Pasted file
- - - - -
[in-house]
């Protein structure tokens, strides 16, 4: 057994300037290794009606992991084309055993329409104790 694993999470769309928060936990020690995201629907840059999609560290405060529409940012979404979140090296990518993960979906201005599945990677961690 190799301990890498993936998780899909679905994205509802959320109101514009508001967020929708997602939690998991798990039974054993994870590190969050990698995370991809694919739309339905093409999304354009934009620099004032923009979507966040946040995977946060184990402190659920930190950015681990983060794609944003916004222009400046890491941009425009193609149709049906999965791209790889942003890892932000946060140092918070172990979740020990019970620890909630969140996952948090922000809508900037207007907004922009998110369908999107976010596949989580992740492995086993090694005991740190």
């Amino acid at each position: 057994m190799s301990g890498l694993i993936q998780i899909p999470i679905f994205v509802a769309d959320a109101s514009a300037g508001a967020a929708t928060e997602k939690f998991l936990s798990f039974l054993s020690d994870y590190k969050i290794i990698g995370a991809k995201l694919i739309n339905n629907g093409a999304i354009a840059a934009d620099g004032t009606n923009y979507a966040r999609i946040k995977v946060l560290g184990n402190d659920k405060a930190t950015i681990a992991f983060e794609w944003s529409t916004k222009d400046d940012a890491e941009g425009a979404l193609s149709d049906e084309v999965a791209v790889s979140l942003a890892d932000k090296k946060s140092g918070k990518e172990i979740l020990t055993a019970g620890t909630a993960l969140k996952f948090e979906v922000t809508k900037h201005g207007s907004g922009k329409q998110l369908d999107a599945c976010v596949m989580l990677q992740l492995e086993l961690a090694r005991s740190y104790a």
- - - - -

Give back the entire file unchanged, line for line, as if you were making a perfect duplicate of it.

[in-house]
């Protein structure tokens, strides 16, 4: 057994300037290794009606992991084309055993329409104790 694993999470769309928060936990020690995201629907840059999609560290405060529409940012979404979140090296990518993960979906201005599945990677961690 190799301990890498993936998780899909679905994205509802959320109101514009508001967020929708997602939690998991798990039974054993994870590190969050990698995370991809694919739309339905093409999304354009934009620099004032923009979507966040946040995977946060184990402190659920930190950015681990983060794609944003916004222009400046890491941009425009193609149709049906999965791209790889942003890892932000946060140092918070172990979740020990019970620890909630969140996952948090922000809508900037207007907004922009998110369908999107976010596949989580992740492995086993090694005991740190």
């Amino acid at each position: 057994m190799s301990g890498l694993i993936q998780i899909p999470i679905f994205v509802a769309d959320a109101s514009a300037g508001a967020a929708t928060e997602k939690f998991l936990s798990f039974l054993s020690d994870y590190k969050i290794i990698g995370a991809k995201l694919i739309n339905n629907g093409a999304i354009a840059a934009d620099g004032t009606n923009y979507a966040r999609i946040k995977v946060l560290g184990n402190d659920k405060a930190t950015i681990a992991f983060e794609w944003s529409t916004k222009d400046d940012a890491e941009g425009a979404l193609s149709d049906e084309v999965a791209v790889s979140l942003a890892d932000k090296k946060s140092g918070k990518e172990i979740l020990t055993a019970g620890t909630a993960l969140k996952f948090e979906v922000t809508k900037h201005g207007s907004g922009k329409q998110l369908d999107a599945c976010v596949m989580l990677q992740l492995e086993l961690a090694r005991s740190y104790a």